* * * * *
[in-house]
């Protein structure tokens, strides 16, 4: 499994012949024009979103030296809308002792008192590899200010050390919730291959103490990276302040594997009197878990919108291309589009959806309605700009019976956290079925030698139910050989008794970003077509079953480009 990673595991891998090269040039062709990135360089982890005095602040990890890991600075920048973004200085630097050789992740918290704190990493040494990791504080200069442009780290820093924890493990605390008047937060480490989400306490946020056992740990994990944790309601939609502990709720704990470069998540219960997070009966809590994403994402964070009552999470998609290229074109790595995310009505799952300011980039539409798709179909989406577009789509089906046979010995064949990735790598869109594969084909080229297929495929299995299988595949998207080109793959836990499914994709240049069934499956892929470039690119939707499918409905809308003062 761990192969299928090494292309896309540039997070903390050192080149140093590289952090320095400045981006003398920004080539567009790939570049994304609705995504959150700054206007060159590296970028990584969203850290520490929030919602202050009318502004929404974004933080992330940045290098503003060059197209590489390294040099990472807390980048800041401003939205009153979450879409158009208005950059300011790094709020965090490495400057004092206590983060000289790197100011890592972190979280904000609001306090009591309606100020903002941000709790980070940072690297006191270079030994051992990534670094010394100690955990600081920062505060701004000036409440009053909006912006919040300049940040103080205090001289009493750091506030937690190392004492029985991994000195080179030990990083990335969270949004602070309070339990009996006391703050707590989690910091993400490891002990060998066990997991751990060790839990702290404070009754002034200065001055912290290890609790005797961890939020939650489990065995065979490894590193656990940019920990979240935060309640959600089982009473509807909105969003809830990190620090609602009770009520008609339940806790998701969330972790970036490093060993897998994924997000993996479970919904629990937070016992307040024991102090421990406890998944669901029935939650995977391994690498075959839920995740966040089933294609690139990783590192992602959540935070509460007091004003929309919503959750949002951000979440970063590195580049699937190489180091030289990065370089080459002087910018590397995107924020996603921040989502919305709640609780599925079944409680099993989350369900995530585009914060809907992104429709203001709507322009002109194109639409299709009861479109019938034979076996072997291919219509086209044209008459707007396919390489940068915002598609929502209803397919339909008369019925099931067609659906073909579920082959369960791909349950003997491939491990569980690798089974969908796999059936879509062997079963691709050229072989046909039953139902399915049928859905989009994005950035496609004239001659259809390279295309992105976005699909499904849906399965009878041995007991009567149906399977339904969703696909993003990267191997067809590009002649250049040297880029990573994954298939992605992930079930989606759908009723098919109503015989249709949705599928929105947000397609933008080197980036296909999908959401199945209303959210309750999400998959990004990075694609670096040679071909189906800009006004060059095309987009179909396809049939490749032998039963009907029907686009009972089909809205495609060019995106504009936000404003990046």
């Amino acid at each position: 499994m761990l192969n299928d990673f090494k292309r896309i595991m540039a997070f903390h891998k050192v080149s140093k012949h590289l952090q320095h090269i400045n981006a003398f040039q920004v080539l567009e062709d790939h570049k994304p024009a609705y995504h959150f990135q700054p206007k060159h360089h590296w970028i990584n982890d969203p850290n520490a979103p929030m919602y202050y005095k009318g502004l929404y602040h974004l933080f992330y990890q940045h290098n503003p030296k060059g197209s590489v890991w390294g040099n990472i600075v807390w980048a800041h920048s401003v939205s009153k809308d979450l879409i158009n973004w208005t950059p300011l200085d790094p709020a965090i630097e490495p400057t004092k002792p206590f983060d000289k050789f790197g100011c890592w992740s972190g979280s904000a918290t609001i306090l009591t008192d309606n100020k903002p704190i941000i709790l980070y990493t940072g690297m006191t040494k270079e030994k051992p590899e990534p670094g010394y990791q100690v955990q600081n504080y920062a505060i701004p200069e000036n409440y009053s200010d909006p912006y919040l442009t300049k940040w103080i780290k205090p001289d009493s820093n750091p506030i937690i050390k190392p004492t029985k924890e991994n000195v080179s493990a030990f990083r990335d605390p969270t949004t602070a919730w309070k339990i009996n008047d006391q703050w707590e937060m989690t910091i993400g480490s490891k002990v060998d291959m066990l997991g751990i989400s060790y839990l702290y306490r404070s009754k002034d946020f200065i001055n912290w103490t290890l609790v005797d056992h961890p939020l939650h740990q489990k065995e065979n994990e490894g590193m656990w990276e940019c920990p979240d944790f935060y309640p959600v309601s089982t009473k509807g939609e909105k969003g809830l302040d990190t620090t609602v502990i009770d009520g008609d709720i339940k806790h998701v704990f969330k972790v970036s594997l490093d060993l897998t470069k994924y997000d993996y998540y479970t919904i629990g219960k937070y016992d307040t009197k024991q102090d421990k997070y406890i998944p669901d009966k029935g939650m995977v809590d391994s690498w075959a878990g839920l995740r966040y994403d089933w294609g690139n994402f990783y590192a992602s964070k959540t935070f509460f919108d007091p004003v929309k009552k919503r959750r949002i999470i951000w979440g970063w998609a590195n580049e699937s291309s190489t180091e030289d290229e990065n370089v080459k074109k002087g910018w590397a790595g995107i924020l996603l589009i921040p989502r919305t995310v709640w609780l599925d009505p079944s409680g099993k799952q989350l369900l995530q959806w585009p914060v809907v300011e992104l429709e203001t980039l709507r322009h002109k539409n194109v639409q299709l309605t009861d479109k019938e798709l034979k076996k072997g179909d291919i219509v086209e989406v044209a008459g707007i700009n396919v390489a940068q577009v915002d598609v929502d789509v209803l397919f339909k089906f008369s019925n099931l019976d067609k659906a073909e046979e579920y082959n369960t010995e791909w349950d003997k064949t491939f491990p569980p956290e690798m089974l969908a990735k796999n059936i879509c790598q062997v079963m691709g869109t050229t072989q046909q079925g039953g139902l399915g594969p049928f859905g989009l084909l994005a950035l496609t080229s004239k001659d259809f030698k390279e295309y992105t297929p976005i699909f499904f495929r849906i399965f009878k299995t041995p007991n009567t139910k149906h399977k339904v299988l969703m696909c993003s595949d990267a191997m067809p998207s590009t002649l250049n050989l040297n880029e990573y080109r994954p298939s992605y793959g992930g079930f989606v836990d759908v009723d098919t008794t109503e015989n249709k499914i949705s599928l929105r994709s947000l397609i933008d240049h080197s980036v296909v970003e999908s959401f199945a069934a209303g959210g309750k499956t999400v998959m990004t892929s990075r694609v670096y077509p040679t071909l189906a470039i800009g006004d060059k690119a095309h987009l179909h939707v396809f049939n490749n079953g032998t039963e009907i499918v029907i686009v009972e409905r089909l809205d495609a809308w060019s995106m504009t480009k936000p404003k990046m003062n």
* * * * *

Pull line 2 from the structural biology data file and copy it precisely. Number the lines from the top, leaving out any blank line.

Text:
């Protein structure tokens, strides 16, 4: 499994012949024009979103030296809308002792008192590899200010050390919730291959103490990276302040594997009197878990919108291309589009959806309605700009019976956290079925030698139910050989008794970003077509079953480009 990673595991891998090269040039062709990135360089982890005095602040990890890991600075920048973004200085630097050789992740918290704190990493040494990791504080200069442009780290820093924890493990605390008047937060480490989400306490946020056992740990994990944790309601939609502990709720704990470069998540219960997070009966809590994403994402964070009552999470998609290229074109790595995310009505799952300011980039539409798709179909989406577009789509089906046979010995064949990735790598869109594969084909080229297929495929299995299988595949998207080109793959836990499914994709240049069934499956892929470039690119939707499918409905809308003062 761990192969299928090494292309896309540039997070903390050192080149140093590289952090320095400045981006003398920004080539567009790939570049994304609705995504959150700054206007060159590296970028990584969203850290520490929030919602202050009318502004929404974004933080992330940045290098503003060059197209590489390294040099990472807390980048800041401003939205009153979450879409158009208005950059300011790094709020965090490495400057004092206590983060000289790197100011890592972190979280904000609001306090009591309606100020903002941000709790980070940072690297006191270079030994051992990534670094010394100690955990600081920062505060701004000036409440009053909006912006919040300049940040103080205090001289009493750091506030937690190392004492029985991994000195080179030990990083990335969270949004602070309070339990009996006391703050707590989690910091993400490891002990060998066990997991751990060790839990702290404070009754002034200065001055912290290890609790005797961890939020939650489990065995065979490894590193656990940019920990979240935060309640959600089982009473509807909105969003809830990190620090609602009770009520008609339940806790998701969330972790970036490093060993897998994924997000993996479970919904629990937070016992307040024991102090421990406890998944669901029935939650995977391994690498075959839920995740966040089933294609690139990783590192992602959540935070509460007091004003929309919503959750949002951000979440970063590195580049699937190489180091030289990065370089080459002087910018590397995107924020996603921040989502919305709640609780599925079944409680099993989350369900995530585009914060809907992104429709203001709507322009002109194109639409299709009861479109019938034979076996072997291919219509086209044209008459707007396919390489940068915002598609929502209803397919339909008369019925099931067609659906073909579920082959369960791909349950003997491939491990569980690798089974969908796999059936879509062997079963691709050229072989046909039953139902399915049928859905989009994005950035496609004239001659259809390279295309992105976005699909499904849906399965009878041995007991009567149906399977339904969703696909993003990267191997067809590009002649250049040297880029990573994954298939992605992930079930989606759908009723098919109503015989249709949705599928929105947000397609933008080197980036296909999908959401199945209303959210309750999400998959990004990075694609670096040679071909189906800009006004060059095309987009179909396809049939490749032998039963009907029907686009009972089909809205495609060019995106504009936000404003990046």